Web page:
A 4 Step Process on How to Scale Construction Drawings
Sometimes the drawings for a building project are not to scale, or they're at a scale that's inconvenient for those who are working with them.
In these situations it's beneficial to re-scale the drawings to better fit your needs.
For this example we'll be working with a drawing that has been enlarged from it's original 1/8 inch scaling (1/8 of an inch = 1 foot).
The method we'll use is: What you Want divided by What you Have = What you Need
At Digital Blueprint we use this method of re-scaling frequently when drawings have been enlarged or reduced making them out of scale.
1. Find an Object to Scale From - the Bigger the Better
To do this we need a printed copy of the drawing. It must be printed 1 to 1 with no shrinking or enlarging from the size it currently is. To start scaling you need to find something in the drawing that you can scale from. This needs to be an object or marking that you know the true measurement of. To make a more accurate scaling it's best to choose the largest measurement possible. If the drawing has called out measurements noted on it then you can choose any one of these. Usually a section of wall or a property line works best. We'll be using the 10 and 20 foot sections of wall in the picture below for a combined measurement of 30 feet.
Sometimes drawings don't have measurements listed, so you have to get creative and find something that you know the dimensions of. This could be a part of a structure or a piece of building material. When all else fails, you can use a door frame since the industry standard for these is about 3 feet (assuming your looking at building's in the United States).
2. What You Have
Once you've found the object that you are going to scale from you need to measure it as accurately as possible. Ideally you will have the ability to measure it within a 32nd of an inch. Write this measurement on a piece of paper.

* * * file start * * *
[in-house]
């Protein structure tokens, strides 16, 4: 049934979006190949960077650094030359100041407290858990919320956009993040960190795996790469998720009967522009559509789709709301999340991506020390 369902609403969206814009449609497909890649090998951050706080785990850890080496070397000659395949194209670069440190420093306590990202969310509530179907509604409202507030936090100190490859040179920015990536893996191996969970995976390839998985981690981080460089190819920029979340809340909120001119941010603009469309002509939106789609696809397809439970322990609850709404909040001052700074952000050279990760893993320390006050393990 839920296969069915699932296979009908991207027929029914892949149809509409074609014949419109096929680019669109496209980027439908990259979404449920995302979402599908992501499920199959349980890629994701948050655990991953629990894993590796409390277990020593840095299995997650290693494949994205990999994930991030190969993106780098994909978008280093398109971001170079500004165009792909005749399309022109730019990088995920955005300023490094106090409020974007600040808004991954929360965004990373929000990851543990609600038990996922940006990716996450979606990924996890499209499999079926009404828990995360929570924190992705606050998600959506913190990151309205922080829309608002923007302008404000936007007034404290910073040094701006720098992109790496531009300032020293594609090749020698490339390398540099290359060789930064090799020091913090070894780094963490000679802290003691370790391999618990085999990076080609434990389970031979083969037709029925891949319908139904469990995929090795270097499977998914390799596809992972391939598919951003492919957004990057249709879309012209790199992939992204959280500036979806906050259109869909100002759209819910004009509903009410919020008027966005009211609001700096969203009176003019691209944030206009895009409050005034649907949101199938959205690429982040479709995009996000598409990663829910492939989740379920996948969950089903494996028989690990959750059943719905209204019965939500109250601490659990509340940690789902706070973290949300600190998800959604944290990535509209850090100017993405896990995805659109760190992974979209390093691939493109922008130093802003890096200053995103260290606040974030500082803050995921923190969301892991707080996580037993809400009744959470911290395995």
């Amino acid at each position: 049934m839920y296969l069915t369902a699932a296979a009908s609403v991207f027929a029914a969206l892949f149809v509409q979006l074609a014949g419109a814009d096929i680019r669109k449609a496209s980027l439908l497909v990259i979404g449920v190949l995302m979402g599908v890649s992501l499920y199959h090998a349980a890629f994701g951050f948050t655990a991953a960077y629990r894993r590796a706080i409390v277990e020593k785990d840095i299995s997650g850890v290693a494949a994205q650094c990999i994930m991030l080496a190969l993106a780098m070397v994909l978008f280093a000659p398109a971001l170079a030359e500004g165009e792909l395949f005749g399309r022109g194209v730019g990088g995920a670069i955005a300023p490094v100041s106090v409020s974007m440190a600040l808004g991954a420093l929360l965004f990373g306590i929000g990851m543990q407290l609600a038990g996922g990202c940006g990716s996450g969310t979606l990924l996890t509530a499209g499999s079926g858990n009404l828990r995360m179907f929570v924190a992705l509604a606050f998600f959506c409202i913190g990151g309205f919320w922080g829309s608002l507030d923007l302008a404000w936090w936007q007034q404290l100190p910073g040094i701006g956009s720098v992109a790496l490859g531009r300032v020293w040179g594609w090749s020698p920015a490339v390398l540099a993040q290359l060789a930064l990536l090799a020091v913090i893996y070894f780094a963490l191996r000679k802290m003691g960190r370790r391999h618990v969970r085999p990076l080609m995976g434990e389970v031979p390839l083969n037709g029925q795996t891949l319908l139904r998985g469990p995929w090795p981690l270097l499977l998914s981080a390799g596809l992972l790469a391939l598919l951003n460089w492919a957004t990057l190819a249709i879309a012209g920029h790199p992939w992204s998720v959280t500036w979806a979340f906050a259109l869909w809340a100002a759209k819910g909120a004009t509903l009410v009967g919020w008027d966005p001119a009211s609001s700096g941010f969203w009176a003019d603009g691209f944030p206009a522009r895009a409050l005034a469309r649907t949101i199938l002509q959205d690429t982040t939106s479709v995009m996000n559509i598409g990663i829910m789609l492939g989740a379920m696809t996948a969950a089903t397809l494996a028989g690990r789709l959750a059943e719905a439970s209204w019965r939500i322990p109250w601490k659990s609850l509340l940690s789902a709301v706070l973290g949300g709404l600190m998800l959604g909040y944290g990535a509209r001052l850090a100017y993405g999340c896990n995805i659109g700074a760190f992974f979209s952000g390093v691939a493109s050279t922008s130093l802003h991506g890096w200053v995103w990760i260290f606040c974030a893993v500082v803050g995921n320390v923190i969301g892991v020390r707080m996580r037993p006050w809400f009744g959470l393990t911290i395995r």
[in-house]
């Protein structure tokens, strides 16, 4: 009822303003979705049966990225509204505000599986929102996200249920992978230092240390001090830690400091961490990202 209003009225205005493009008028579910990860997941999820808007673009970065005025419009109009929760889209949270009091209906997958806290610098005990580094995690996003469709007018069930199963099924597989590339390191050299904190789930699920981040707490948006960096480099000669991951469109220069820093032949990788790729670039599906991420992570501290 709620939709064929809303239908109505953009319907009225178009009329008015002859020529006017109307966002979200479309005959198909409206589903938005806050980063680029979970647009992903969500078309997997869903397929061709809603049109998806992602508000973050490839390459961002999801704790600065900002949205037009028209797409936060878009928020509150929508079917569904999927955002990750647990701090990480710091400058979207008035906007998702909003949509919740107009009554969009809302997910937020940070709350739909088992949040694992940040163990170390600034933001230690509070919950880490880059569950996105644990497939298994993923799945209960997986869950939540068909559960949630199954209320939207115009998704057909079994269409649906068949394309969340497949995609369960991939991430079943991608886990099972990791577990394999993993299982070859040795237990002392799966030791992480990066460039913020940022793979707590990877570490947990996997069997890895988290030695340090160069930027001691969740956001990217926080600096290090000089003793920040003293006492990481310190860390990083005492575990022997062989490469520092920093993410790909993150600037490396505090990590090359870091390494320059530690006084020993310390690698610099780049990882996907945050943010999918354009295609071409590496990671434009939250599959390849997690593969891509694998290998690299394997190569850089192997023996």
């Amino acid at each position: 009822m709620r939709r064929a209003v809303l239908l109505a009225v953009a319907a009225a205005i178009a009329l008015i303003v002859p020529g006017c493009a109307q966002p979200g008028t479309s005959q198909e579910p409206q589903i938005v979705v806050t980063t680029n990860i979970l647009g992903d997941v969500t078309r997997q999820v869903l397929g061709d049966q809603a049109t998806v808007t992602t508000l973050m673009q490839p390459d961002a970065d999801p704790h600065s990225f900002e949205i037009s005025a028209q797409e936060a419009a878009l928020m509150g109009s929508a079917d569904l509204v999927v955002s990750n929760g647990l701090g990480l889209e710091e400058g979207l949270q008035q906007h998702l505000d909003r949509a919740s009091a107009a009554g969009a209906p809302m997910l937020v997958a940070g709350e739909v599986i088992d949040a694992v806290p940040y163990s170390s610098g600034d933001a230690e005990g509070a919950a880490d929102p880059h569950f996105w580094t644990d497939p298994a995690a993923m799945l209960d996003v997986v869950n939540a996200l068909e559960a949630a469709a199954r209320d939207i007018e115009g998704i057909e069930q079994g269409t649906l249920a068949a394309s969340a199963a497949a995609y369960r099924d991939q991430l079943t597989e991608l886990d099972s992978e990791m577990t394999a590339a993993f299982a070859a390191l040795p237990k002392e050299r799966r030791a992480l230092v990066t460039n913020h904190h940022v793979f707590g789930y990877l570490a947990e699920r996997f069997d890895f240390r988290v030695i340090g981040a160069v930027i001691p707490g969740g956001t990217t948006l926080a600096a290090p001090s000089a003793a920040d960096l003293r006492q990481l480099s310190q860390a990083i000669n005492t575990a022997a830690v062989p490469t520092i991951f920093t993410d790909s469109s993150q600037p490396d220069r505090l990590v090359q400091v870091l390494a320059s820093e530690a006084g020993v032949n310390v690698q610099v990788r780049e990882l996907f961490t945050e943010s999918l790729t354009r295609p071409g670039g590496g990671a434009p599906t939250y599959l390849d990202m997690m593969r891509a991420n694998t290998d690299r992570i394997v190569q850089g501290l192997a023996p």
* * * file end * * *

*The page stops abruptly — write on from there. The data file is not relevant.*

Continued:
In our example our combined section of walls measures 4 and 15/32 of an inch.
Next we need to turn our fraction into a decimal by dividing 15 by 32 which = 0.46875.
Now we have identified what we have: a 30 foot section of wall currently measuring 4.46875 inches.
3. What You Want
Next, you need to identify what you want. This is the measurement the object should be when it's in the scale you want. For our example we want our drawing to be at the 1/8 inch scale as it was originally intended to be: 1/8 of an inch = one foot.
If our drawing was scaled at 1/8 inch, each foot of our 30 foot wall would be 1/8 of an inch for a total of 3.75 inches.
We find this by turning our fraction (1/8) into a decimal by dividing 1 by 8 which = 0.75
Then we multiply 0.75 x 30 (the length of our wall section) which = 3.75 inches.
(*Alternatively if you needed 1/4 or 1/16 inch scale you would follow the same steps)
This tells us that our 30 foot section of wall should measure 3.75 inches when it's at 1/8 inch scale. Recall that currently our 30 foot wall is measuring 4.46875 inches, so it's larger than it should be.
4. What You Need
This step is fairly simple. We just need to divide our two numbers to get the percentage that will bring our drawing back to the scale we want.
What you Want divided by What you Have = What you Need
3.75 divided by 4.46875 = 0.8391608
0.8391608 is the number we need to multiply by to get our measurements to 1/8 inch scale.
In our example the 30 foot wall section currently measured 4.46875 inches. If we multiply this by 0.8391608 it gives us the accurate representation of 3.75 inches. Any other measurements we take from this drawing can now be multiplied by 0.8391608 to get the accurate sizing we need.
Alternatively, if you have access to a printer that allows enlargement and reduction by percentage, you can reprint your drawing to scale by turning the decimal 0.8391608 into a percentage. To do this simply move the decimal point two spaces to the right.
0.8391608 becomes 83.9%
If we print our current file at 83.9% it will then be to the 1/8 inch scale we want.
To recap, here are the steps we followed:
1. Print your drawing one to one & find an object to scale from (no enlarging or reducing)
2. Measure the object as accurately as possible (what you have)
3. Calculate what length the object should be for the scale you want (what you want)
4. Divide what you want by what you have to get the percentage you need (what you need)
the measurement you want ÷ the measurement you have = the percentage you need
Rylee unlocks the mysteries of scaling for her new friend the butterfly.